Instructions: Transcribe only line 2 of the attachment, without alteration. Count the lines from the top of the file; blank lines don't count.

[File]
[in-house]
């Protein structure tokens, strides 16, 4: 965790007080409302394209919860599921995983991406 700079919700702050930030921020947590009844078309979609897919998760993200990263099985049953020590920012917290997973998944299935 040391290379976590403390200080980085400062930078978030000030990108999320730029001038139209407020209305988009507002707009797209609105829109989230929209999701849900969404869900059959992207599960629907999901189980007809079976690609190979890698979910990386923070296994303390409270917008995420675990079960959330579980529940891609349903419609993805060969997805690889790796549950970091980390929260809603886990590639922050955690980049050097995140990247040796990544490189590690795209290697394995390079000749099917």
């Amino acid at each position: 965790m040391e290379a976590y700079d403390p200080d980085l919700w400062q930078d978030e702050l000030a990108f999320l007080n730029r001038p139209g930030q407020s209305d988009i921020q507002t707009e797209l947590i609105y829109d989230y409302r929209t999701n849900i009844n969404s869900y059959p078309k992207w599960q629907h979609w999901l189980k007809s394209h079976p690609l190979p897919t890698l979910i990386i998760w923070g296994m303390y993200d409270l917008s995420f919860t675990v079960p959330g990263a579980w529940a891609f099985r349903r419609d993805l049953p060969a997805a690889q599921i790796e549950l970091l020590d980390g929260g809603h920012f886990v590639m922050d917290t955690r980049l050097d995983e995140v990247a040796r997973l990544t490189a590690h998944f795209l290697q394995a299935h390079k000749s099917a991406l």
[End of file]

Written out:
């Protein structure tokens, strides 16, 4: 965790007080409302394209919860599921995983991406 700079919700702050930030921020947590009844078309979609897919998760993200990263099985049953020590920012917290997973998944299935 040391290379976590403390200080980085400062930078978030000030990108999320730029001038139209407020209305988009507002707009797209609105829109989230929209999701849900969404869900059959992207599960629907999901189980007809079976690609190979890698979910990386923070296994303390409270917008995420675990079960959330579980529940891609349903419609993805060969997805690889790796549950970091980390929260809603886990590639922050955690980049050097995140990247040796990544490189590690795209290697394995390079000749099917």